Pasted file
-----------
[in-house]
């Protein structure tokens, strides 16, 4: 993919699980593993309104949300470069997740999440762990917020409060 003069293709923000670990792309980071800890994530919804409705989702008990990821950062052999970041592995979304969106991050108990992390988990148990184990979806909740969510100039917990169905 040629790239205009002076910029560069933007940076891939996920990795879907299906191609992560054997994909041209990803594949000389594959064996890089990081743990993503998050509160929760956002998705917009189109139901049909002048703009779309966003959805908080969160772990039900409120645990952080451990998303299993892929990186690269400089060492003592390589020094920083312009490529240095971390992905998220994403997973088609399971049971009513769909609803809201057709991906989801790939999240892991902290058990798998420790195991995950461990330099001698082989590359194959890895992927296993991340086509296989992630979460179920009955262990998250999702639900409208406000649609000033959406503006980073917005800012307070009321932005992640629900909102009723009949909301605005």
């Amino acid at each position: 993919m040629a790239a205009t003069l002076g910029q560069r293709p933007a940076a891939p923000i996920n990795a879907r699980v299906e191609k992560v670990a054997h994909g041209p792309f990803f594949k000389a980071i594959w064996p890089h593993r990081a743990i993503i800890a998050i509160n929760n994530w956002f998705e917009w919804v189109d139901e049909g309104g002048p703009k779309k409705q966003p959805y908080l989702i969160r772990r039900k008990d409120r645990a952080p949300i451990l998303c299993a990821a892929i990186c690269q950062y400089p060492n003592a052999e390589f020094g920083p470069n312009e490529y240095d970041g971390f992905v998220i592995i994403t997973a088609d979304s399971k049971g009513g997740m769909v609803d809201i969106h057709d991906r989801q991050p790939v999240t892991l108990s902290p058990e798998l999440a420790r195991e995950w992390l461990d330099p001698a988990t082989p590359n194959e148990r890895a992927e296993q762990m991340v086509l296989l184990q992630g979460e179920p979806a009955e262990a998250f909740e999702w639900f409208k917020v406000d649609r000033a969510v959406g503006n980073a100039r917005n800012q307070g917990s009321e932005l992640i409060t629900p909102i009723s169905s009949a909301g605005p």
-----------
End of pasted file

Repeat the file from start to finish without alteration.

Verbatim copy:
[in-house]
């Protein structure tokens, strides 16, 4: 993919699980593993309104949300470069997740999440762990917020409060 003069293709923000670990792309980071800890994530919804409705989702008990990821950062052999970041592995979304969106991050108990992390988990148990184990979806909740969510100039917990169905 040629790239205009002076910029560069933007940076891939996920990795879907299906191609992560054997994909041209990803594949000389594959064996890089990081743990993503998050509160929760956002998705917009189109139901049909002048703009779309966003959805908080969160772990039900409120645990952080451990998303299993892929990186690269400089060492003592390589020094920083312009490529240095971390992905998220994403997973088609399971049971009513769909609803809201057709991906989801790939999240892991902290058990798998420790195991995950461990330099001698082989590359194959890895992927296993991340086509296989992630979460179920009955262990998250999702639900409208406000649609000033959406503006980073917005800012307070009321932005992640629900909102009723009949909301605005």
């Amino acid at each position: 993919m040629a790239a205009t003069l002076g910029q560069r293709p933007a940076a891939p923000i996920n990795a879907r699980v299906e191609k992560v670990a054997h994909g041209p792309f990803f594949k000389a980071i594959w064996p890089h593993r990081a743990i993503i800890a998050i509160n929760n994530w956002f998705e917009w919804v189109d139901e049909g309104g002048p703009k779309k409705q966003p959805y908080l989702i969160r772990r039900k008990d409120r645990a952080p949300i451990l998303c299993a990821a892929i990186c690269q950062y400089p060492n003592a052999e390589f020094g920083p470069n312009e490529y240095d970041g971390f992905v998220i592995i994403t997973a088609d979304s399971k049971g009513g997740m769909v609803d809201i969106h057709d991906r989801q991050p790939v999240t892991l108990s902290p058990e798998l999440a420790r195991e995950w992390l461990d330099p001698a988990t082989p590359n194959e148990r890895a992927e296993q762990m991340v086509l296989l184990q992630g979460e179920p979806a009955e262990a998250f909740e999702w639900f409208k917020v406000d649609r000033a969510v959406g503006n980073a100039r917005n800012q307070g917990s009321e932005l992640i409060t629900p909102i009723s169905s009949a909301g605005p």